Bill Camp Interview: ‘The Looming Tower’
In playing the composite character, Robert Chesney, on “The Looming Tower,” Bill Camp found a very enriching role. “There was a liberty of having a larger landscape to work with. It was a great source to be able to combine all of these things rather than trying to depict just one character,” reveals the actor in our recent interview (watch the exclusive video above). Regarding the challenges in portraying a character that was based on several real life people, he focuses on the positives of what that portrayal was to him: “Maybe in the beginning stages it was challenging to find who Bob Chesney was, but ultimately that challenge faded and the experience became exhilarating!”
The Hulu limited series starring Jeff Daniels and Peter Sarsgaard examines not only the factions within the FBI and the CIA that were dedicated to gathering intelligence on Osama bin Laden and al-Qaeda, but also shows the dysfunction and lack of communication between the two agencies that culminated in the September 11th terrorist attacks. The real life account about people who worked in the New York field office of the FBI is based on Lawrence Wright’s book about Mark Rossini, Dan Coleman, John Anticev and Mike Anticev.
Due to the nature of the story being told, there were several scenes that were very challenging physically and emotionally for Camp ,including one showing him in the immediate aftermath of the World Trade Center collapsing. But the most challenging scene for him was a scene that took place in episode three, “Mistakes Were Made.” Chesney is interrogating Mohamad al-Owhali (Youssef Berouain), who had fled the truck that exploded outside the American embassy in Kenya in 1998. Regarding the scene he says, “It’s a long and taxing sequence but there are also very exciting and ecstatic parts as well. It’s also delicate emotionally, especially when they move in and out and I wanted to make sure people saw Bob Chesney’s experience in that scene too.” For as challenging as that scene was, Camp gives a great amount of credit to the episode’s writer (Bash Doran), director (John Dahl) and his scene partner (Berouain) in making the shooting of it an easier experience.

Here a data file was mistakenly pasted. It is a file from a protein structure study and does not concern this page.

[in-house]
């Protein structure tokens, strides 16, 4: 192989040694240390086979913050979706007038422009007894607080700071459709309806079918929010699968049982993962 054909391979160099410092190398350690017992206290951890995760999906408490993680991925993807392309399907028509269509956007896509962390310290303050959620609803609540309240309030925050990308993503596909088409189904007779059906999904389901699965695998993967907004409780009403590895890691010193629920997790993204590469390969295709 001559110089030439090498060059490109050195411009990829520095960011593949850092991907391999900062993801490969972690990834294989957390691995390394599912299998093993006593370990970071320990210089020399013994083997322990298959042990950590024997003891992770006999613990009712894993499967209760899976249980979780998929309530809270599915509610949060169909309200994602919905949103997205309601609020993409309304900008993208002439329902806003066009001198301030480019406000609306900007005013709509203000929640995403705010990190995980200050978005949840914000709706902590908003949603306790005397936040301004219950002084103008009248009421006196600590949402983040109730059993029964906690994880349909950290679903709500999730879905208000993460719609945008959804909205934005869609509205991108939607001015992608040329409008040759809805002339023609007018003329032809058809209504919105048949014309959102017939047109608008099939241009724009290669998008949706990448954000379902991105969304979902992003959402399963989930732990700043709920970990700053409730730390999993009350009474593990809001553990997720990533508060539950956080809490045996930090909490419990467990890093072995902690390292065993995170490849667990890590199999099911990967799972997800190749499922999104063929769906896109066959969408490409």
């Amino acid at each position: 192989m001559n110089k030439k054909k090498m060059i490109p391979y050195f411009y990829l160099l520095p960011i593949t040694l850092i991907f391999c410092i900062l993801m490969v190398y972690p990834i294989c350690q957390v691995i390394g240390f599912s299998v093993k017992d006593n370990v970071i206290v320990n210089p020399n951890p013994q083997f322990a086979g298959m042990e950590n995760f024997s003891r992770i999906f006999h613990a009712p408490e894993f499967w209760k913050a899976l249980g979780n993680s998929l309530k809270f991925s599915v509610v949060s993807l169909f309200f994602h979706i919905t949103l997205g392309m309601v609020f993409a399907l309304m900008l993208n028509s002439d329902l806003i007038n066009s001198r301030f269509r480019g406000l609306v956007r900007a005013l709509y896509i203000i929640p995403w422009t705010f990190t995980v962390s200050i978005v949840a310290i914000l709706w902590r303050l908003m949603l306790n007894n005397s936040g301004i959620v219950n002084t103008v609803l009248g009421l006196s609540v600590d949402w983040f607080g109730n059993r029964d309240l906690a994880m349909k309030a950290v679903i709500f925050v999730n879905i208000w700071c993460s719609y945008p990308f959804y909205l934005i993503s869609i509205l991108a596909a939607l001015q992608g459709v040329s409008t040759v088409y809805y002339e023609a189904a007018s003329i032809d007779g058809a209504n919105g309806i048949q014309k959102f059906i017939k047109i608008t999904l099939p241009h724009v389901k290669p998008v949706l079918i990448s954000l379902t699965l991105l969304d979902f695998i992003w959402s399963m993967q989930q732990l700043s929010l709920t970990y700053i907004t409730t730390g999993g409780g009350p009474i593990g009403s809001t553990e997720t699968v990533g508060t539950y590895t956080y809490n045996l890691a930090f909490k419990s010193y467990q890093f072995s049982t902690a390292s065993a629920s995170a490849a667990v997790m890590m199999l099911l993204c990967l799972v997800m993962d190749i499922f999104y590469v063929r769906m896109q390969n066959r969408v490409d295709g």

Camp also talks about being nominated for an Emmy last year for “The Night Of” in the Movie/Mini Supporting Actor category. “It was the best. It was wicked man!” He views that nomination as just a small part of a journey that continues to go forward. “It’s a long, strange trip but it’s still going and that was a great gift and a great event that happened along the way.” He adds that he views the nomination as an acknowledgement of the long career he has had (including briefly leaving the profession in the early 2000’s) and also of the great artists and collaborators that he’s worked with over the years.